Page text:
World Bank-IMF Spring Meetings Highlight Worsening Food Crises
The two leading international financial institutions are calling for urgent action to restrain rising food prices as widespread hunger and economic turmoil grip several North African, sub-Saharan African, and Middle Eastern countries. Following the 16 April joint World Bank-IMF development committee meeting in Washington, World Bank President Robert Zoellick discussed the need to act quickly on the matter, referring to it as “one shock away from a full-blown crisis.” The development committee met within the setting of the 15-17 April Annual Spring Meetings of the two Bretton Woods institutions, which draws together their Board of Governors.
The magnitude of the food crisis problem is alarming. Since June 2010, 44 million additional people are now living below the poverty line set by the World Bank - US$1.25 per day. The call for action is due to the concerns that another 10 million people may end up among the ranks of the poverty-stricken if food prices climb by a further 10 percent, and another 34 million would suffer a similar fate if prices of staples were to rise by 30 percent.
Presently, world food prices are at record highs, according to the latest report by the FAO - figures that are corroborated by the Bank, which also sees current prices surpassing those of last year by 36 percent. The prices of staple foods are of particular concern, with all easily surpassing last year’s prices: 69 percent higher for wheat, 74 percent higher for corn, and 36 percent higher for soya.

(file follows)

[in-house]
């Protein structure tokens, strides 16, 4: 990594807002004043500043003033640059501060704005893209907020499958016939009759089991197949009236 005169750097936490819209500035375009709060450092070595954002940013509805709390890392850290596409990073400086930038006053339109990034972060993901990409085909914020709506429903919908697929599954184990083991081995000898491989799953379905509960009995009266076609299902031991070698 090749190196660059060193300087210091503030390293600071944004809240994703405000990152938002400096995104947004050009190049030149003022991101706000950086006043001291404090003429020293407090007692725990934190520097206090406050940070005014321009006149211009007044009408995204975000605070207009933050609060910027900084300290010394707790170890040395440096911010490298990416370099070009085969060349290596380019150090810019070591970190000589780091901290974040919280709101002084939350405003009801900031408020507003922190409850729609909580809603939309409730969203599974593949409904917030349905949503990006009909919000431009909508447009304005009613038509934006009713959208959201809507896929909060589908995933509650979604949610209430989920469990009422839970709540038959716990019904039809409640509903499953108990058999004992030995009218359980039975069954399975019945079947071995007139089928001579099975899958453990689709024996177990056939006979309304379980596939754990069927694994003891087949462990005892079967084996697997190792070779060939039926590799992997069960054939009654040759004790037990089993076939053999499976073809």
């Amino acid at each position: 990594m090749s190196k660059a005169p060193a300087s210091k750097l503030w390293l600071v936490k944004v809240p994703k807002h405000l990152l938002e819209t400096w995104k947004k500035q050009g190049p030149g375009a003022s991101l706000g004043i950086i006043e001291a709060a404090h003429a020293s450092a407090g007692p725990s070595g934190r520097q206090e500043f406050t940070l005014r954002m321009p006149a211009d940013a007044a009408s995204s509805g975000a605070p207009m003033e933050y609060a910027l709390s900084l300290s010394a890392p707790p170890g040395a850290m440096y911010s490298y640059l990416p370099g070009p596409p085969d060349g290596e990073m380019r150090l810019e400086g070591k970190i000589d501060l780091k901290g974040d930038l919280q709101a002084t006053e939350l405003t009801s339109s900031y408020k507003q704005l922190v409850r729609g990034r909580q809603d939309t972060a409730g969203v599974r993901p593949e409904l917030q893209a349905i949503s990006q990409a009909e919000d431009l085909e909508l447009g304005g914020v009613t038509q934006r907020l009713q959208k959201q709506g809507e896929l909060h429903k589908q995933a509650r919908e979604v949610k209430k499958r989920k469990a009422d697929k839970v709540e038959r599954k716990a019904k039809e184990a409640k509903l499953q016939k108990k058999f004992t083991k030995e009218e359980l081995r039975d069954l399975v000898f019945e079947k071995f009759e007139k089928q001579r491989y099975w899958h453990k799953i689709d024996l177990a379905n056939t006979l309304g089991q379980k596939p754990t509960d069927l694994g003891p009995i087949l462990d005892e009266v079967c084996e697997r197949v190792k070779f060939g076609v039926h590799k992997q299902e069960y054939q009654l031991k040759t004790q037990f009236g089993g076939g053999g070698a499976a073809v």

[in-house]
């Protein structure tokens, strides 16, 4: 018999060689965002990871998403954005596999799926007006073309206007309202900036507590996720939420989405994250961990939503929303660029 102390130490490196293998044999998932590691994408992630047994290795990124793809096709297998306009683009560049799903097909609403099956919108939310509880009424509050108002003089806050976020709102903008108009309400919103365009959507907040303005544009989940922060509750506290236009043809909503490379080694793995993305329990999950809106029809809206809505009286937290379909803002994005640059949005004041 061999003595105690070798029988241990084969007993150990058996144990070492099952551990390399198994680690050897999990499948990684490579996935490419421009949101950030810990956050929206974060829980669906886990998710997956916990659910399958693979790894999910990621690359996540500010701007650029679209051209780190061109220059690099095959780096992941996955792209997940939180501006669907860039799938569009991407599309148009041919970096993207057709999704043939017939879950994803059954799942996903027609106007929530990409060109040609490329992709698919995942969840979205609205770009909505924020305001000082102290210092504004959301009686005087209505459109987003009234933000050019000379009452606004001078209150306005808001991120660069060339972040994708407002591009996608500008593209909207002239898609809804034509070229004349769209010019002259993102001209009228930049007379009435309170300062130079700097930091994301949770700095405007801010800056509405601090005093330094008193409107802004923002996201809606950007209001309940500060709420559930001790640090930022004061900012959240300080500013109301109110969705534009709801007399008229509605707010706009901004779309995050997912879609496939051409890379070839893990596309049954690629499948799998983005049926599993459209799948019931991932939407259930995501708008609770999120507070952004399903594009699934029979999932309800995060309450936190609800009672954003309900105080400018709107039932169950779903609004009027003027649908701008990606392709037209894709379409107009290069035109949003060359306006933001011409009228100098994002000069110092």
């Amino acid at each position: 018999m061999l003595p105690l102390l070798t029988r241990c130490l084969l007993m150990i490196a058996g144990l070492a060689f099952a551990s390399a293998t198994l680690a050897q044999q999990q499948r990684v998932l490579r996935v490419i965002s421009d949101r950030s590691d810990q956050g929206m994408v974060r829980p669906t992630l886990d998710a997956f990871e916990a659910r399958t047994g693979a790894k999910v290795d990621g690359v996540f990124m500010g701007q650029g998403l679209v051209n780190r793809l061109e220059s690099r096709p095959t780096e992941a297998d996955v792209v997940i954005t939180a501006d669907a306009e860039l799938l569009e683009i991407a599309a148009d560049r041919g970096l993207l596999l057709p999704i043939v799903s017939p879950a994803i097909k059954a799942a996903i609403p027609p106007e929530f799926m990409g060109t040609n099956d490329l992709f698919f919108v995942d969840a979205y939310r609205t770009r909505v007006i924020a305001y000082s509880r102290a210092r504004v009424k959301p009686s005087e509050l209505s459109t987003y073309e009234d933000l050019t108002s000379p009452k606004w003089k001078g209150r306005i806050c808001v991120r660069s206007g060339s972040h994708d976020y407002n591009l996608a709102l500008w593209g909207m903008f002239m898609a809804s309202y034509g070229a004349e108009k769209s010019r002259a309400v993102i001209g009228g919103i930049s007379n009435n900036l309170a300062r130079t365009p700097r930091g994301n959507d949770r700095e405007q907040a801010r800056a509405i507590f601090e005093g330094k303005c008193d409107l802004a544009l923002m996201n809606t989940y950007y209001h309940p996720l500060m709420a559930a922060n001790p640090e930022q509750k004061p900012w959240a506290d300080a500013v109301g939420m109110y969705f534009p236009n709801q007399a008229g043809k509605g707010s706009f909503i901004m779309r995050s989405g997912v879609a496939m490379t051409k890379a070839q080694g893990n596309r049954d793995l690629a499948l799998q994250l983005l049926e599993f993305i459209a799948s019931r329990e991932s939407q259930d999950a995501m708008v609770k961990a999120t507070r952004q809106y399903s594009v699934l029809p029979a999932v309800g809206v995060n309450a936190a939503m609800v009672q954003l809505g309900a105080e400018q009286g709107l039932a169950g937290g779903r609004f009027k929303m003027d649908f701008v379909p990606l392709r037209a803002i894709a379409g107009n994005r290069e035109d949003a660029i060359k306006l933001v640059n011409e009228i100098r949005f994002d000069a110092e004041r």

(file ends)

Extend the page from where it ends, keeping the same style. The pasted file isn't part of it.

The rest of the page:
These considerations aside, concrete action will be necessary to shield the poor from further suffering, says the Bank. The World Bank proposes expanding development efforts in the agricultural sector in developing countries. Among various measures outlined in a report on food security, the Bank highlights the promotion of agricultural research in view of increasing agricultural productivity - particularly for smallholder farmers. The report also brings to the fore the importance of expanding trade and farmers’ access to markets, in addition to private sector investment.
At the global level, concerted action and cooperation can mitigate further harmful effects due to price increases, the Bank says. The institution specifically urges food producing countries to remove export restrictions. It also recommends that countries halt the conversion of food grains into biofuels in the event of high food prices. Finally, the Bank promotes the creation of social safety nets, including nutritional programmes that target the poorest.
ICTSD reporting; “Food Prices: World Bank warns millions face poverty”, BBC News, 14 April 2011; “At semi annual meeting, World Bank/IMF governors focus on food prices”, World Bank, 16 April 2011.
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